Biochem Blogs

Biochemistry blog, science writing

The perfect marriage of crystallography and mass spectrometry: PI3K

Laura Edwards NCSU Biochemistry graduate student

Laura Edwards
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Sorry for the cheesy title, but I’m getting married in a couple of weeks and it is all I can think about (oh, and science of course).  I have to admit that I chose a GREAT paper this time!: “Molecular determinants of PI3Kγ-mediated activation downstream of G-protein–coupled receptors” which was published last year in PNAS (1).  It is a great example of how people can utilize HDX-MS when they want to understand how the structure of their protein changes as a result of it binding to something else.  A lot of times, crystallography cannot address this because the proteins are too big or too dynamic.  So when all else fails, turn to mass spec!

The Williams group in Cambridge has spent time pondering the question, “How is PI3Kγ’s activity shaped by association with its p101 adaptor subunit, lipid membranes and G-protein βγ heterodimers?”.  First off, let me tell you a little bit about PI3Kγ… this protein is a member of the Class 1B of phosphoinositide-3 kinases (PI3K), whose activation is driven by activation of G-protein coupled receptors (GPCRs) (whereas Class IA PI3K’s are activated by receptor tyrosine kinase (RTK) activation). It is known that upon PI3Kγ activation, the catalytic subunit, p110γ, associates with its regulatory subunit, p101, as well as to the G-protein βγ subunit, resulting in membrane translocation of PI3Kγ… however, the precise mechanisms of these events are unknown.  PI3Kγ has many roles in processes such as inflammation, cell migration, cardiac function and wound healing.  Increased levels of PI3K products have been associated with several forms of cancers, so this is an important protein to study (2).

PI3K pathways

PI3K pathways

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Highly unusual proteinaceous infectious agents probed by hydrogen/deuterium exchange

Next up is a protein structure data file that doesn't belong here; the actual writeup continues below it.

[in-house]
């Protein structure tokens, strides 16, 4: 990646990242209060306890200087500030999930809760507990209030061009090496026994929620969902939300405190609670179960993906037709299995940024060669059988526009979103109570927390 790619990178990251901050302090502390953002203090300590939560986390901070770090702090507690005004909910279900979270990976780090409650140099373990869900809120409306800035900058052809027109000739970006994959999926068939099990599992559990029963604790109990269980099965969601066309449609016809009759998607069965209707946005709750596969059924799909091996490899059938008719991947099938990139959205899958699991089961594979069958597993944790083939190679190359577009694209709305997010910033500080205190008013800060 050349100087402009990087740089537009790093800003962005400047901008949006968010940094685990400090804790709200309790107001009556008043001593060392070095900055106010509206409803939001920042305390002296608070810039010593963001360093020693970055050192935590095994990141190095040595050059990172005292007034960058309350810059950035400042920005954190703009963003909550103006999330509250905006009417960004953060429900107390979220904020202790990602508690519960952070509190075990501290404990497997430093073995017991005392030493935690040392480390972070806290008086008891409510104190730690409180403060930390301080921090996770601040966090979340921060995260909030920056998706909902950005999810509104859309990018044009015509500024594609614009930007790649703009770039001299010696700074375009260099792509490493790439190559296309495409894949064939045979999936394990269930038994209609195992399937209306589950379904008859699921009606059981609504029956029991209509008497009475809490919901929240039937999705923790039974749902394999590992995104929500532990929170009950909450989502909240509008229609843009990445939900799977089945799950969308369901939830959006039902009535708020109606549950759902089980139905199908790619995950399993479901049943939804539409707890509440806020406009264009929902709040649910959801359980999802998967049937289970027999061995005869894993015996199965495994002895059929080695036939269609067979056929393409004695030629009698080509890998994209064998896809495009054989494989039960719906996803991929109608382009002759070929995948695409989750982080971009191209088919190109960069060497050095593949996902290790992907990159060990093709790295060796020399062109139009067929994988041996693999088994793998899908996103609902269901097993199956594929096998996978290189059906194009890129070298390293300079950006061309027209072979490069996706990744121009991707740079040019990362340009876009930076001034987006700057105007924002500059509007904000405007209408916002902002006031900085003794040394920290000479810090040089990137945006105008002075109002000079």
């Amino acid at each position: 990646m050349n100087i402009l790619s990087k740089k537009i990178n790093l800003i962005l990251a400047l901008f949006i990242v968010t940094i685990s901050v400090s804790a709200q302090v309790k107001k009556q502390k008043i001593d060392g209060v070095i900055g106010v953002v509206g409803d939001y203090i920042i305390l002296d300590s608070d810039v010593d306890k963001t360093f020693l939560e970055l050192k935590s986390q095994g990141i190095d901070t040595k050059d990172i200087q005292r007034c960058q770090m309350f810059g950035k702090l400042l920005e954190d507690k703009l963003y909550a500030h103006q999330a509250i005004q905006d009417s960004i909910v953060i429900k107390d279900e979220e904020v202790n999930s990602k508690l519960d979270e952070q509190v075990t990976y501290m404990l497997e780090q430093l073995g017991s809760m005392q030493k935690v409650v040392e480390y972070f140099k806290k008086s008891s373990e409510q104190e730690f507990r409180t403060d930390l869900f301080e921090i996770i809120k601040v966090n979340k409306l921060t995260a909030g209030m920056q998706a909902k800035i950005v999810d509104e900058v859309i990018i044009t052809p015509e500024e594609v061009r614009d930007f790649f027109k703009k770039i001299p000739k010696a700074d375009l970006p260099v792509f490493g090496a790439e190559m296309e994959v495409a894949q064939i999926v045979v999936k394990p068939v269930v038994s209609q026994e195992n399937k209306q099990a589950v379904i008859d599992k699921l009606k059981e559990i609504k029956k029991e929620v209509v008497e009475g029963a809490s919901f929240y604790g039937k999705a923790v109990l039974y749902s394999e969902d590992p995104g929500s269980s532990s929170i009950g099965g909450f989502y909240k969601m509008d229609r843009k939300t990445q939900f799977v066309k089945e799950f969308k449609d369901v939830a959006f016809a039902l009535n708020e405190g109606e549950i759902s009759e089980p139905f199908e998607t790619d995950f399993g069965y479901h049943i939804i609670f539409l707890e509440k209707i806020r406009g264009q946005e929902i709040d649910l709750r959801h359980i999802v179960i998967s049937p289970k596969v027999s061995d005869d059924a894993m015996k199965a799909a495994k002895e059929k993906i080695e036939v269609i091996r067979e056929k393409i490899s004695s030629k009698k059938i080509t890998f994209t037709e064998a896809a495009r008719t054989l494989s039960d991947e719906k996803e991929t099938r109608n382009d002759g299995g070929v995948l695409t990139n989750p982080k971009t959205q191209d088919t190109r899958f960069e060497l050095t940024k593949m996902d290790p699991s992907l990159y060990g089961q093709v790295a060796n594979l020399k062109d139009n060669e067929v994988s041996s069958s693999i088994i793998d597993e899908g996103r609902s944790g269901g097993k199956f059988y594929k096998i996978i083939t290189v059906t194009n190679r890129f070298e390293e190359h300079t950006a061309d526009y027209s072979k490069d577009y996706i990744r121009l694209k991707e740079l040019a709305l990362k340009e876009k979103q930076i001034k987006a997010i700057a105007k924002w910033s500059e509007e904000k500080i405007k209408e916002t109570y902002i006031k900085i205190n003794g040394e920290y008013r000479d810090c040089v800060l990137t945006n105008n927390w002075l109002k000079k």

Bob Grinshpon

Graduate Student Bob Grinshpon
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Prion proteins are implicated in a perplexing class of infectious diseases called transmissible spongiform encephalopathies (TSEs). Prion proteins are ubiquitous among mammals with roughly 90% sequence identity across species. TSEs include Creutzfeldt-Jakob disease in humans and bovine spongiform encephalopathy in cattle, AKA mad cow disease.  The disease ontology involves the conversion of the cellular prion protein (PrPc) to a misfolded conformation, (PrPsc), that  accumulates in amyloid-like aggregates and leads to neurodegeneration. The ‘protein only model’ is the currently accepted model that has recently been corroborated with data, and it suggests that the misfolded protein state itself is the only requirement for disease transmission.

The structure of the PrPc has been established (Figure 1), but there has been great difficulty in determining the structure of the rogue PrPsc conformer. Most approaches to probing the structure of ordered aggregates involve the introduction of specific probes, which is not applicable to samples derived from mammalian tissues.  However, hydrogen-deuterium exchange coupled with mass spectrometry analysis is an exception. H/D exchange takes advantage of the rapid exchange of backbone amide hydrogens within unstructured regions compared to the relatively slow exchange of systematically hydrogen bonded structures. In 2011, the Surewicz lab at Case Western Reserve published a Brief Communication in Nature Structural and Molecular Biology (1). The results of this paper offer some of the first spectroscopic insight into disease relevant conformational conversion of prion proteins.

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Discovering underneath a “MudPit”

 

Fan Liu

Fan Liu

What is referred to as “MudPit” here is not “a pit of mud” but a technique in the mass spectrometry field which ResearchBlogging.org stands for “multi-dimensional protein identification technology”, a very powerful approach that has been widely used since the year of its inception in 2001.

Many efficient technologies have been developed to reveal global behaviors of DNA (genome) and RNA (transcriptome), such as DNA-DNA interactions (through chromatin conformation capture on chip) and global gene expression (through transcriptome sequencing). However, the systematic study of proteins (proteome) lags behind the analytical DNA and RNA analysis.

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Another reason to love mass spectrometry

 

Laura Edwards NCSU Biochemistry graduate student

Laura Edwards

Many scientists out there want to know about the ResearchBlogging.org dynamics of a protein or how a protein binds to small molecules. But sometimes that information is hard to get using classical techniques such as X-ray crystallography or NMR.

Maybe your protein is too large (NMR won’t work) or maybe it just won’t crystallize. A mass spec technique called hydrogen/deuterium exchange mass spectrometry (HDX-MS) can be useful when you have almost given up and can’t think of anything else to try!

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